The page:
A civil society organisation (CSO), Consumer Federation of Kenya (COFEK) yesterday accused the national carrier of putting its commercial interest first before public health safety by not suspending its flight to Nigeria and Ghana.
The organisation wants the High Court to compel Kenya Airways to suspend its flights to the remaining two Ebola-stricken countries.
According to reports from ThisDAY, before High Court judge, Weldon Korir, COFEK’s lawyer Henry Kurauka, according to Kenyan Online, said both the government and the carrier have not put adequate measures in place to put the highly infectious disease away from the country.
“The respondents contends that the respondents have failed, neglected or refused to act appropriately thus putting the lives of many Kenyans and consumers at risk,” Kurauka told the court.
The court heard that the consumer group had written to the KQ Managing Director, Titus Naikuni, notifying him to take action in accordance with the findings by the World Health Organisation (WHO) but he had not communicated back to them. [eap_ad_1] In the case where cabinet Ministers for Health, Transport and Interior Coordination, James Macharia, Michael Kamau and Joseph Ole Lenku are respondents, COFEK said they had failed to perform their legal mandate and thus should be compelled to halt the flights. “There is extreme anxiety about possibility of Ebola virus spread. The disease has no cure,” he said.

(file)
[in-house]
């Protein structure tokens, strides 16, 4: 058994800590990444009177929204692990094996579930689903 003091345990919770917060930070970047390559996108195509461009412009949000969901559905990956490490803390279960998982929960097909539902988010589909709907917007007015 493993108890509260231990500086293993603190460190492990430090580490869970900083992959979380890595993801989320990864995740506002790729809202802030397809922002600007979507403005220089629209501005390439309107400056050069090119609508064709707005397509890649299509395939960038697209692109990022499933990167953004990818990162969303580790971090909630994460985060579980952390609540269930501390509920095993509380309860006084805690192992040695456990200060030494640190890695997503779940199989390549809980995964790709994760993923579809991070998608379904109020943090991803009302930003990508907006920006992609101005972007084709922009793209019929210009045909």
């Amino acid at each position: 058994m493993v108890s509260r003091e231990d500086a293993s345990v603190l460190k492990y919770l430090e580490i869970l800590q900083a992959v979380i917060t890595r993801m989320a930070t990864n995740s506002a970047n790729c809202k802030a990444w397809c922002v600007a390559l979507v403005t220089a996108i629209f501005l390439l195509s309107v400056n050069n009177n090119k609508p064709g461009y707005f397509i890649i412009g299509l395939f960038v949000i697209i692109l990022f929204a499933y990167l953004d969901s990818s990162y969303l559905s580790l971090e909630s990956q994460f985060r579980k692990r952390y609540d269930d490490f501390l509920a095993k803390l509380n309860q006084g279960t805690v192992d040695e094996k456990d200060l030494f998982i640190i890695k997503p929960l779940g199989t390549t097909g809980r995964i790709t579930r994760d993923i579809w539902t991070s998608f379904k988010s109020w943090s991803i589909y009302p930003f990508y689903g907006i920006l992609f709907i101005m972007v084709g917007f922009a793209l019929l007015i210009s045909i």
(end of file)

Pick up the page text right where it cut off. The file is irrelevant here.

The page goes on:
Kurauka said that both the government and KQ’s management would have reacted immediately when WHO released its classification on countries which have high possibility of transition.
WHO placed Kenya in group two citing that it had a high risk of having the disease spreading due to human traffic from the West African countries.
“It will be in absolute public interest that Kenya Airways suspends its flights to the West African countries until the disease is contained or it takes full responsibility of anything that will occur linking to the disease,” the court heard.
In the application, the Stephen Mutoro-led group said the government should be consulting the public when arriving at decisions that directly affect them.
“The cabinet secretaries cannot guarantee safety from the disease and thus it should see to it that there is no avenue that the disease can be spread in the country,” he said.
Justice Korir certified the case as urgent and ordered that the applicant should serve the respondents and case be mentioned on Wednesday before a duty judge.
Kenya Airways last week suspended commercial flight operations to Liberia and Sierra Leone temporarily in which this was to be effected from Tuesday but left out Ghana and Nigeria.